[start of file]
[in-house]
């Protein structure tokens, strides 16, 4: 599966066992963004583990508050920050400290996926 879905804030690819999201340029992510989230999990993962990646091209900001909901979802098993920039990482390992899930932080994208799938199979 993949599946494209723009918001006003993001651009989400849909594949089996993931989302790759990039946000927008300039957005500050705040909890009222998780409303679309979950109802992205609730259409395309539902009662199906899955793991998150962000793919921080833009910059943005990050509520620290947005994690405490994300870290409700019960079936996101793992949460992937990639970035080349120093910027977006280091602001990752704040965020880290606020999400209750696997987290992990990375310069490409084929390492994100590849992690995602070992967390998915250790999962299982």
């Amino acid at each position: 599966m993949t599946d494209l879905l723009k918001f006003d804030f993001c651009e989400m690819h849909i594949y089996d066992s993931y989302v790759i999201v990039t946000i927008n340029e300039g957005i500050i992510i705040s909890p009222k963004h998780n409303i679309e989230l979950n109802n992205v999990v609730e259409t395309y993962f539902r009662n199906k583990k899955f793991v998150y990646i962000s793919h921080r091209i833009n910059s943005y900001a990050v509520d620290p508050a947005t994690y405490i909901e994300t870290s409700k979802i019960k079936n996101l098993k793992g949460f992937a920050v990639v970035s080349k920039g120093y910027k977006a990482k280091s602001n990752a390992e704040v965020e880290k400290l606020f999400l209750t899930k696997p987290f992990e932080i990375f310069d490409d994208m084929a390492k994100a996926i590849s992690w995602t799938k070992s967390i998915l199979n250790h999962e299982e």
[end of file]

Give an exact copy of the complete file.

[in-house]
């Protein structure tokens, strides 16, 4: 599966066992963004583990508050920050400290996926 879905804030690819999201340029992510989230999990993962990646091209900001909901979802098993920039990482390992899930932080994208799938199979 993949599946494209723009918001006003993001651009989400849909594949089996993931989302790759990039946000927008300039957005500050705040909890009222998780409303679309979950109802992205609730259409395309539902009662199906899955793991998150962000793919921080833009910059943005990050509520620290947005994690405490994300870290409700019960079936996101793992949460992937990639970035080349120093910027977006280091602001990752704040965020880290606020999400209750696997987290992990990375310069490409084929390492994100590849992690995602070992967390998915250790999962299982």
């Amino acid at each position: 599966m993949t599946d494209l879905l723009k918001f006003d804030f993001c651009e989400m690819h849909i594949y089996d066992s993931y989302v790759i999201v990039t946000i927008n340029e300039g957005i500050i992510i705040s909890p009222k963004h998780n409303i679309e989230l979950n109802n992205v999990v609730e259409t395309y993962f539902r009662n199906k583990k899955f793991v998150y990646i962000s793919h921080r091209i833009n910059s943005y900001a990050v509520d620290p508050a947005t994690y405490i909901e994300t870290s409700k979802i019960k079936n996101l098993k793992g949460f992937a920050v990639v970035s080349k920039g120093y910027k977006a990482k280091s602001n990752a390992e704040v965020e880290k400290l606020f999400l209750t899930k696997p987290f992990e932080i990375f310069d490409d994208m084929a390492k994100a996926i590849s992690w995602t799938k070992s967390i998915l199979n250790h999962e299982e």